Learning to Live Ifs

Learning to Live Ifs

I’m lucky.  In terms of human existence I got dealt a low straight.  Sure, there are hands that could have beaten it, but it’s a damn good starting point.  We can all nitpick and wish things had been different, wish our parents had done some things differently, but short of being born into a trust fund, I have no right to complain about my upbringing.

I would guess that of children born in 1982 I was at least in the 95% percentile.  I could have been born into an African slum, or even just a poor family in America in a bad school district.  I wasn’t though and that doesn’t make me a better person, just damn lucky.  If you are reading this, you too are lucky, it means you can read, you have internet, and probably enough food to survive.  You too are lucky.

My life wasn’t predisposed to chasing opportunity, to living if, in fact I would argue that I could have gone with the flow and died socioeconomically equal to where I was born.  I had access to education, schools, connections to quality employment.  If I were predisposed to doing what I should have done I would think life would have turned out all right.

So what was it that led me down this path that I’m on?

  • Travelling.  Seeing people living wildly different lives made me realize there was no one way to live or be happy.  During high school I spent a summer with Amigos de las Americas in rural Honduras.  It was a few months after Hurricane Mitch, and everyone was personally affected, knowing someone who had perished.  Our town had running water, no electricity and no material comforts.  Most people had dirt floors.  What I will never forget was how happy people were.  They were proud of the things they had, they took pride in their community, they were working to make their lives better.
  • North Oaks, MN.  The contrast to where I lived in Honduras was where I grew up.  By no means Beverly Hills, North Oaks is affluent and people generally have all the material things that Americans define success and happiness by.  I didn’t see happiness though.  Generally comfortable, people had a lot and wanted more.  If this was the definition of the American Dream, why were people in Moracito Honduras seemingly happier?  I realized wealth does not imply happiness.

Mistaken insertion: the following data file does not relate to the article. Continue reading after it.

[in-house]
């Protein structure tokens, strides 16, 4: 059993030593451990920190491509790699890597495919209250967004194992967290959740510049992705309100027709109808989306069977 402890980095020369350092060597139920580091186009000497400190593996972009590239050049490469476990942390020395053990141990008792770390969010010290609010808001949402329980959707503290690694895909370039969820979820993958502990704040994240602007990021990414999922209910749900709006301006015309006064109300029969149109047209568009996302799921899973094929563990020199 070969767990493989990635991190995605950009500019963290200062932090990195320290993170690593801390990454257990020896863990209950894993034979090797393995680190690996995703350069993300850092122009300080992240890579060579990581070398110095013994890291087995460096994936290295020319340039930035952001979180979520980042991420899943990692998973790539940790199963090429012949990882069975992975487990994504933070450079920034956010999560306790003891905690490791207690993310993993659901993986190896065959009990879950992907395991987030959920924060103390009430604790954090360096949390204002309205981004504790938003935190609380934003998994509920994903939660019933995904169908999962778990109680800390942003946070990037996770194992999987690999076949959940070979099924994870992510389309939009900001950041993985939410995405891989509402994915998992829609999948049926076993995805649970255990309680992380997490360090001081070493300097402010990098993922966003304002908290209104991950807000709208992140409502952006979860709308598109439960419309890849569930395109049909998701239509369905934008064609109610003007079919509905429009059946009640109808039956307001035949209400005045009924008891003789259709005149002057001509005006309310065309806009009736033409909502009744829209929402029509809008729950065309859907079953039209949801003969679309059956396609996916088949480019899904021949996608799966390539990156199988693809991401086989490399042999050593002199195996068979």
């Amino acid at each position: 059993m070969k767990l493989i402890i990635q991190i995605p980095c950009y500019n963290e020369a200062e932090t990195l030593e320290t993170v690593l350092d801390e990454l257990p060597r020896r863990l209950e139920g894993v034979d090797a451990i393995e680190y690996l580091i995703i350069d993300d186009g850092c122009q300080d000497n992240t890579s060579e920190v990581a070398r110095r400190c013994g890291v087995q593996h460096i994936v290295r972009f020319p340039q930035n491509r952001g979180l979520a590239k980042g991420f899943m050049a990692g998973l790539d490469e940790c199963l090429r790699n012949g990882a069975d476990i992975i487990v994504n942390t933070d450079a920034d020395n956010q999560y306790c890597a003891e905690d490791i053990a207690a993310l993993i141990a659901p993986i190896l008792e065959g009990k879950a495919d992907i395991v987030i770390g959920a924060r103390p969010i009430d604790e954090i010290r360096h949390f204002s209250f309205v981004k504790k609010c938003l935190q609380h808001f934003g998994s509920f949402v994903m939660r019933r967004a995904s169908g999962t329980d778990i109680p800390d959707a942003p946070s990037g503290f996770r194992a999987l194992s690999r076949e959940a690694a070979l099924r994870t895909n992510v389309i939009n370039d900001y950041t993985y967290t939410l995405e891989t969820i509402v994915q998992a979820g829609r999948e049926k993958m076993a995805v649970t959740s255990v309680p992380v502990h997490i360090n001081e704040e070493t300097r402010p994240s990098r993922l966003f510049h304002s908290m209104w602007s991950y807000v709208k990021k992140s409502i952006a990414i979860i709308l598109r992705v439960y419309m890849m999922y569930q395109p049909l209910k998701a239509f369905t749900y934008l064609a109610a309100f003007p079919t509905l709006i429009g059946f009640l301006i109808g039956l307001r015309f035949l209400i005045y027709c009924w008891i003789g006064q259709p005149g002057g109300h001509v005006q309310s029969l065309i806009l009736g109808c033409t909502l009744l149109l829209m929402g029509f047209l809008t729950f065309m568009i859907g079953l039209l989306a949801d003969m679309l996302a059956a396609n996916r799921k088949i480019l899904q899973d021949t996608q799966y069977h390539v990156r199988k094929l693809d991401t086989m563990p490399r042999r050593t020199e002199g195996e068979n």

The combination of these two factors made me realize that you can get on the hamster wheel, do what is society respects, have your successes published in the local paper, but that doesn’t imply contentment or fulfillment.  If I didn’t actively pursue contentment, it wouldn’t find me on its own.  I realized that the path for me would be the one that would lead me to whatever it is that enables me to increase the probability of long-term contentment.  I realized for me that meant taking risks, pushing beyond my comfort zone, and working towards each day being able to say, “I have lived life to the fullest”.

My goal is not the destination, but the drive to daily be content with myself, my life, and actions.  The reality in my goal is that there is no destination, there will not be a day that I can say “great, mission accomplished”, put on a medal and be done.  This goal is a commitment and must be a guide for action.  This commitment is to live my ifs, to explore, but also realize that finding what makes me happy and sticking with it is not failure.

So how do you apply this to your life?  Obviously if I had the answer I would charge you for it and presumably you would be grateful to pay for it.

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About the Author

thinkCHUA: Photographing and documenting the world on a 3 year round-the-world trip to help future travelers discover new places, travel longer and enjoy the world's great experiences.

About the Author
thinkCHUA: Photographing and documenting the world on a 3 year round-the-world trip to help future travelers discover new places, travel longer and enjoy the world's great experiences.


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